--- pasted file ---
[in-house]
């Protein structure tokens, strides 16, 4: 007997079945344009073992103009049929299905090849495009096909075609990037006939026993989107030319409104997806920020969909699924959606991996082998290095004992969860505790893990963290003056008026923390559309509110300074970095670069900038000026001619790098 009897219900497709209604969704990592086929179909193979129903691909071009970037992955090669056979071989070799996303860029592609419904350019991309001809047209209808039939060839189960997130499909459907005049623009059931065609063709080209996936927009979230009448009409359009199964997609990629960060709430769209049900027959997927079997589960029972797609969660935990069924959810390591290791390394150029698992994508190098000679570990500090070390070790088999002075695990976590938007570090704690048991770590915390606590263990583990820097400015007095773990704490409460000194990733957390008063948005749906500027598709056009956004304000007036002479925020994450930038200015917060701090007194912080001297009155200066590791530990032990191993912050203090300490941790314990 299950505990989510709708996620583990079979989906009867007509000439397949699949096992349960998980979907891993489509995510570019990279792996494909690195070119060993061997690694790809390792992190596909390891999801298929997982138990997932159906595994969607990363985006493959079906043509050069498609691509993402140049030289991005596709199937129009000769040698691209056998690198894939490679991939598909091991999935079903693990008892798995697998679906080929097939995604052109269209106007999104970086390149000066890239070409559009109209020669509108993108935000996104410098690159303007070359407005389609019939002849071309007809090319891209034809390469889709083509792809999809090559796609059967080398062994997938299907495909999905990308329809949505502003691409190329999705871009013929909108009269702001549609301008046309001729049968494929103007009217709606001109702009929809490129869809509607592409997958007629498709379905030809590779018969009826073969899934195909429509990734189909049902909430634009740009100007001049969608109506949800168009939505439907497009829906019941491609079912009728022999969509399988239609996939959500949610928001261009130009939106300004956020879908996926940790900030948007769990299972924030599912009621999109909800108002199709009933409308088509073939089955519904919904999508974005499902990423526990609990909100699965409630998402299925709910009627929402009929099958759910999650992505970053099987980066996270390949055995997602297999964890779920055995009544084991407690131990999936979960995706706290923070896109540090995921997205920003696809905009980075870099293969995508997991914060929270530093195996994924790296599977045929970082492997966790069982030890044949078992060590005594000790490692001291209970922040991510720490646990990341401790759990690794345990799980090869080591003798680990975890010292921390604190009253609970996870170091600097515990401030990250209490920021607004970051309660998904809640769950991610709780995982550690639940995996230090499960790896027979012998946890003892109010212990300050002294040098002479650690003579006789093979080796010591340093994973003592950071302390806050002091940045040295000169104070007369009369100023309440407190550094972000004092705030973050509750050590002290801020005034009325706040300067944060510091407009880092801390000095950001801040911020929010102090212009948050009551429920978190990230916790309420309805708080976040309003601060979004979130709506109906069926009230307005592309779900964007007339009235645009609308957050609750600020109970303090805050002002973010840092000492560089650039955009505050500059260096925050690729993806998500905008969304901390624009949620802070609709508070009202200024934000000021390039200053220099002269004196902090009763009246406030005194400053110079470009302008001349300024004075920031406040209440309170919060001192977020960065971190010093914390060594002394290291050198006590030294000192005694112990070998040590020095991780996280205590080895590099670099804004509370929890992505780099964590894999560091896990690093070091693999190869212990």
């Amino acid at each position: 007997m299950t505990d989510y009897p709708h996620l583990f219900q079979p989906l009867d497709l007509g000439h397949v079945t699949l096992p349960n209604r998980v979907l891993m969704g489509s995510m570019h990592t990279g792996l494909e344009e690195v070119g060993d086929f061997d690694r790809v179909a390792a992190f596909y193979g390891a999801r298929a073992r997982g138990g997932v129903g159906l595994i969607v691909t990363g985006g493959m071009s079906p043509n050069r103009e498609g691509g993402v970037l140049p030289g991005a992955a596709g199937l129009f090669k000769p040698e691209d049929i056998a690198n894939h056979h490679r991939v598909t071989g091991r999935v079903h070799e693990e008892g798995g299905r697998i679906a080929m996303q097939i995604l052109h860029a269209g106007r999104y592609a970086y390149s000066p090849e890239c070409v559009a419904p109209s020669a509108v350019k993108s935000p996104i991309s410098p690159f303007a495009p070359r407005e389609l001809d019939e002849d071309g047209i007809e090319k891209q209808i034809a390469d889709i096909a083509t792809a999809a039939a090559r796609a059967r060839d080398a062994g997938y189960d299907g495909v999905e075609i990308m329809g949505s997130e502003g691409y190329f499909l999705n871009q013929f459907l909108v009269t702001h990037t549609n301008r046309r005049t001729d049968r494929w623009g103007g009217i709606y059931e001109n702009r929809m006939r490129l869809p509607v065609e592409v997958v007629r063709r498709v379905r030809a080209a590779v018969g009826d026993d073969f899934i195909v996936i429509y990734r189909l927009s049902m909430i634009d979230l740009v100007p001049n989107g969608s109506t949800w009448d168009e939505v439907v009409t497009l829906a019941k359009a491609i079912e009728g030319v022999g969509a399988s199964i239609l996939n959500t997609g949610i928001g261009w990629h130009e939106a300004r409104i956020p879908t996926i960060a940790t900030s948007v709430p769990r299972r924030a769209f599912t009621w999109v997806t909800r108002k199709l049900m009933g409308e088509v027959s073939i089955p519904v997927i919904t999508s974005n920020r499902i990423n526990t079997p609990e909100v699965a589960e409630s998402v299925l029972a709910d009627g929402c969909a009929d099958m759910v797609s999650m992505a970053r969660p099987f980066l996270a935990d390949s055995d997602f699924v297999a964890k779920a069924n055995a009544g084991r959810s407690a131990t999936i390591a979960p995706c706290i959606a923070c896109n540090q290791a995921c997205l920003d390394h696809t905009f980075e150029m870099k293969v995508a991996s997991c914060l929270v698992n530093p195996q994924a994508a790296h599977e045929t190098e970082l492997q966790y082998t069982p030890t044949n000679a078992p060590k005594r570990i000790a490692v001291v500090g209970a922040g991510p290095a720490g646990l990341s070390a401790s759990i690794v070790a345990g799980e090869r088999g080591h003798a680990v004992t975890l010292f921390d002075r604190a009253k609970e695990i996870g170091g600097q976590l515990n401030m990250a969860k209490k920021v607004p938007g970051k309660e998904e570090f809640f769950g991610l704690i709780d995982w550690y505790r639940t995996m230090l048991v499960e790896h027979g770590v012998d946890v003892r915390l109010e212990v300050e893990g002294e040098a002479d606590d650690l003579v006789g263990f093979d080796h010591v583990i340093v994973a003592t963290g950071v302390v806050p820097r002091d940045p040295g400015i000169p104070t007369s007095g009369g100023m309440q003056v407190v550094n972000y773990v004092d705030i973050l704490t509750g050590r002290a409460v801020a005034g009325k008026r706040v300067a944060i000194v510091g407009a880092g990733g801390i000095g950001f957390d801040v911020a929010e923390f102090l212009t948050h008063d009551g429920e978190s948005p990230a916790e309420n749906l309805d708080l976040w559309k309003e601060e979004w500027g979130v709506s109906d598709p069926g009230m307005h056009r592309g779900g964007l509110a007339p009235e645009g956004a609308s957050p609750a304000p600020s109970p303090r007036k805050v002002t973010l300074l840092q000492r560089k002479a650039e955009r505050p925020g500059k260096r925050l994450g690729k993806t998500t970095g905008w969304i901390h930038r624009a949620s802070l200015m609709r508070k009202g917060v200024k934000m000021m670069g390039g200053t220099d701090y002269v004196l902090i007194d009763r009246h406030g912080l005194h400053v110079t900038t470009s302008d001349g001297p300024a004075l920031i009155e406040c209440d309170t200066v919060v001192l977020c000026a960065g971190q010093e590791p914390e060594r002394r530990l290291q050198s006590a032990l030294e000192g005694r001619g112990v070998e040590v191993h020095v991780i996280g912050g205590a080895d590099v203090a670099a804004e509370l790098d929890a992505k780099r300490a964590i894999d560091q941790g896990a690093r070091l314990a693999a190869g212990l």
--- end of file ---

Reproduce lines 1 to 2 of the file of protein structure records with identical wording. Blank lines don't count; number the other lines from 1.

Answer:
[in-house]
């Protein structure tokens, strides 16, 4: 007997079945344009073992103009049929299905090849495009096909075609990037006939026993989107030319409104997806920020969909699924959606991996082998290095004992969860505790893990963290003056008026923390559309509110300074970095670069900038000026001619790098 009897219900497709209604969704990592086929179909193979129903691909071009970037992955090669056979071989070799996303860029592609419904350019991309001809047209209808039939060839189960997130499909459907005049623009059931065609063709080209996936927009979230009448009409359009199964997609990629960060709430769209049900027959997927079997589960029972797609969660935990069924959810390591290791390394150029698992994508190098000679570990500090070390070790088999002075695990976590938007570090704690048991770590915390606590263990583990820097400015007095773990704490409460000194990733957390008063948005749906500027598709056009956004304000007036002479925020994450930038200015917060701090007194912080001297009155200066590791530990032990191993912050203090300490941790314990 299950505990989510709708996620583990079979989906009867007509000439397949699949096992349960998980979907891993489509995510570019990279792996494909690195070119060993061997690694790809390792992190596909390891999801298929997982138990997932159906595994969607990363985006493959079906043509050069498609691509993402140049030289991005596709199937129009000769040698691209056998690198894939490679991939598909091991999935079903693990008892798995697998679906080929097939995604052109269209106007999104970086390149000066890239070409559009109209020669509108993108935000996104410098690159303007070359407005389609019939002849071309007809090319891209034809390469889709083509792809999809090559796609059967080398062994997938299907495909999905990308329809949505502003691409190329999705871009013929909108009269702001549609301008046309001729049968494929103007009217709606001109702009929809490129869809509607592409997958007629498709379905030809590779018969009826073969899934195909429509990734189909049902909430634009740009100007001049969608109506949800168009939505439907497009829906019941491609079912009728022999969509399988239609996939959500949610928001261009130009939106300004956020879908996926940790900030948007769990299972924030599912009621999109909800108002199709009933409308088509073939089955519904919904999508974005499902990423526990609990909100699965409630998402299925709910009627929402009929099958759910999650992505970053099987980066996270390949055995997602297999964890779920055995009544084991407690131990999936979960995706706290923070896109540090995921997205920003696809905009980075870099293969995508997991914060929270530093195996994924790296599977045929970082492997966790069982030890044949078992060590005594000790490692001291209970922040991510720490646990990341401790759990690794345990799980090869080591003798680990975890010292921390604190009253609970996870170091600097515990401030990250209490920021607004970051309660998904809640769950991610709780995982550690639940995996230090499960790896027979012998946890003892109010212990300050002294040098002479650690003579006789093979080796010591340093994973003592950071302390806050002091940045040295000169104070007369009369100023309440407190550094972000004092705030973050509750050590002290801020005034009325706040300067944060510091407009880092801390000095950001801040911020929010102090212009948050009551429920978190990230916790309420309805708080976040309003601060979004979130709506109906069926009230307005592309779900964007007339009235645009609308957050609750600020109970303090805050002002973010840092000492560089650039955009505050500059260096925050690729993806998500905008969304901390624009949620802070609709508070009202200024934000000021390039200053220099002269004196902090009763009246406030005194400053110079470009302008001349300024004075920031406040209440309170919060001192977020960065971190010093914390060594002394290291050198006590030294000192005694112990070998040590020095991780996280205590080895590099670099804004509370929890992505780099964590894999560091896990690093070091693999190869212990």